Director: Mary Lambert
Writers: Michael Dougherty and Dan Harris
Cast: Michael Coe, Lillith Fields, Nate Herd, Audra Lea Keener, Tina Lifford, Kate Mara, Ed Marinaro, Brandon Sacks, and Robert Vito
Urban Legends: Bloody Mary gets a bit defensive about the originality of its title character, a malevolent spirit summoned whenever her name is uttered three times in front of a mirror. In an early scene, four teenagers discuss the popular myth: “Just so you guys get it right, Candyman ripped off ‘Bloody Mary’ in the first place, not the other way around.” While it’s true that Clive Barker’s creation borrowed from “Bloody Mary” and other urban legends (that was the point), I find it amusing the movie would bring up plagiarism when it’s so shamelessly derivative of just about every other horror flick out there.
The film begins with essentially the same prologue as in Hello Mary Lou: Prom Night II (1987) with the prom setting replaced by a homecoming dance. When three jocks try to pull a particularly vicious prank on their dates, things go terribly wrong, and a girl named Mary (Lillith Fields) is killed. Thirty-five years later, her spirit is awakened during a slumber party after Samantha (Kate Mara) chants “Bloody Mary” while staring into a mirror. Actually, she does it lying on the living room floor far away from any reflective surface, but never mind. The point is the ghost of homecoming past is out for revenge.
Like Freddy Krueger in A Nightmare on Elm Street (1984), Mary chooses to exact her vengeance on her murderers’ children instead of the actual culprits. This doesn’t make enormous sense on her part, but I suppose the movie needed to provide some kind of rationale for knocking off all these teenagers. Besides, in a subplot that leads absolutely nowhere, this next generation of brats turns out to have played the same practical joke on a new group of girls, so we can at least appreciate a certain degree of poetic justice as the jerks meet their gruesome fates.
Now, in the first two Urban Legends, the teens died at the hands of masked psychopaths implausibly reproducing modern folklore. How do you get someone to swallow Pop Rocks laced with explosives and drink soda just before detonation anyway? Bloody Mary doesn’t feature such contrivances because its killer has magical ghost powers. As in Final Destination (2000), the hand of fate is twisted just enough to turn mundane actions into suicidal endeavours, and we’re invited to cringe as characters reach into vending machines, pee on metallic fences, and, yes, eat delicious Pop Rocks.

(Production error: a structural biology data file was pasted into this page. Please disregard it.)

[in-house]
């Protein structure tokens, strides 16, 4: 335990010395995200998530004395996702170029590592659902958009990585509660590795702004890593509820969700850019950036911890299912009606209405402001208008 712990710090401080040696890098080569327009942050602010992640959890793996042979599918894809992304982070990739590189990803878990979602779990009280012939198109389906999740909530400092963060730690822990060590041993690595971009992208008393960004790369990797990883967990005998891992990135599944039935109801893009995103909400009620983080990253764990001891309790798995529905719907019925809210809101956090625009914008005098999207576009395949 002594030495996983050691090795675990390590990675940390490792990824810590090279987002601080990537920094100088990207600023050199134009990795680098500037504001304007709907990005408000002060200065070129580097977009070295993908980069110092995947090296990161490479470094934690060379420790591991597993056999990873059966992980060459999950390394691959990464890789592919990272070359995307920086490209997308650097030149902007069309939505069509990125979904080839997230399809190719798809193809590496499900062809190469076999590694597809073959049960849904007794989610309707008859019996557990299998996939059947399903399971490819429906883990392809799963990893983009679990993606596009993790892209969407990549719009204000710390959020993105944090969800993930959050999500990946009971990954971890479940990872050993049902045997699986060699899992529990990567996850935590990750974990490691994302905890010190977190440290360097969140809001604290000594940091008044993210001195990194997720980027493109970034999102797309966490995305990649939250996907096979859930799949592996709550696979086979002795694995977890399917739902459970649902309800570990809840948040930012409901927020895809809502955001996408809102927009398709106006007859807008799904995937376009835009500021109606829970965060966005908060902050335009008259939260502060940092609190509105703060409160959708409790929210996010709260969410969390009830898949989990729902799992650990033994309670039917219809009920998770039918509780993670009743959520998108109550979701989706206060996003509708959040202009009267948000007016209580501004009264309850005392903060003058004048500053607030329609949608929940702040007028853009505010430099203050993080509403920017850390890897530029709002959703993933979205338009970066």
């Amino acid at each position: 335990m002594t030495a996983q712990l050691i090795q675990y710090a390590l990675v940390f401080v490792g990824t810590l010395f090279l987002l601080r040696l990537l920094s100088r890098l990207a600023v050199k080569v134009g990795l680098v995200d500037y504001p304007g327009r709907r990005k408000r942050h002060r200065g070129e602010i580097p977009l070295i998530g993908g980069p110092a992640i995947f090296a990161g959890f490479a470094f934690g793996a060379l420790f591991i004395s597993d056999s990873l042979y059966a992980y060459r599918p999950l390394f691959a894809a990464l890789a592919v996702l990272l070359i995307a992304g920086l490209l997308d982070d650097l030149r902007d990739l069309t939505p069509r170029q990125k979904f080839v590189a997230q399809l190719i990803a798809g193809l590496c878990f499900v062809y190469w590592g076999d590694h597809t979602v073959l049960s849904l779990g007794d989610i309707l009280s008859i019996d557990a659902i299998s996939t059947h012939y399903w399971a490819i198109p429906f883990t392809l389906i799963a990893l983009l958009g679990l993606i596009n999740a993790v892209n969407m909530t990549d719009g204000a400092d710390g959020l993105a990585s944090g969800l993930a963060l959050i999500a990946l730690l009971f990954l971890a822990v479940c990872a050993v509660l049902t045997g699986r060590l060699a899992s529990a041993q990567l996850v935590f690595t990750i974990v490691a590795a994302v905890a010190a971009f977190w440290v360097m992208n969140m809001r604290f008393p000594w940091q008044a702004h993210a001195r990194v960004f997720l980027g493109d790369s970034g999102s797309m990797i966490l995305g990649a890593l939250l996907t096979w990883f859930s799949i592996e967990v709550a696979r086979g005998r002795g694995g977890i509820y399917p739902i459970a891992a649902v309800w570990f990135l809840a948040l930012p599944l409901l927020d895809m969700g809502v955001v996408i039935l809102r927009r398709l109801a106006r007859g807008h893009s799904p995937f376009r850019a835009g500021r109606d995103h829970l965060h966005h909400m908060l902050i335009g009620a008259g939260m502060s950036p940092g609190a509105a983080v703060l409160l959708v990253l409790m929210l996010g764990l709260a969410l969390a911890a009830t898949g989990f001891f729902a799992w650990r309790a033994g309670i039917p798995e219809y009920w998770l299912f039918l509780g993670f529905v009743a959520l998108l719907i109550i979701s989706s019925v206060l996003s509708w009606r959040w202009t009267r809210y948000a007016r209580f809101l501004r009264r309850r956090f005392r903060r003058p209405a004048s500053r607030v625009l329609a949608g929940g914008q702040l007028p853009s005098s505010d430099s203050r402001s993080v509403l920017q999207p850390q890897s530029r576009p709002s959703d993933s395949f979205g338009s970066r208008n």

However, not every death scene is linked to an urban legend. Mary handles a few kills in person, presumably so we can get a good look at her character design, which seems straight out of a Japanese ghost story. Like the ghouls in Ringu (1998) and Ju-On (2000), the pale young woman crawls languorously from under the furniture, her long black hair swinging back and forth over her tattered clothes. She even has the same habit of popping out of nowhere to stare at the heroine, in this case the Nancy-Drew-like Samantha, with a ghastly expression.
The thing of it, though, is that director Mary Lambert combines these derivative elements with both skill and charm. Sure, the ending is a bit clunky with cheap special effects and the survivors forgetting to show concern for their loved ones, but I like the two leads, Samantha and her smooth-talking twin David (Robert Vito), and there’s genuine suspense whenever they split up. Besides, the Urban Legends franchise has never been known for its originality. The previous instalments were obvious knockoffs of Scream (1996), so this unrelated sequel actually makes for a nice change of pace.
Like so many B-level horror flicks, Urban Legends: Bloody Mary is moviemaking by the numbers. Still, the film is undeniably competent at what it does: the lines are smooth and continuous; they go over every little dot without crossing each other; and I had no trouble recognizing the familiar image in the end. Maybe next time, Lambert and her team can try making a picture of their own.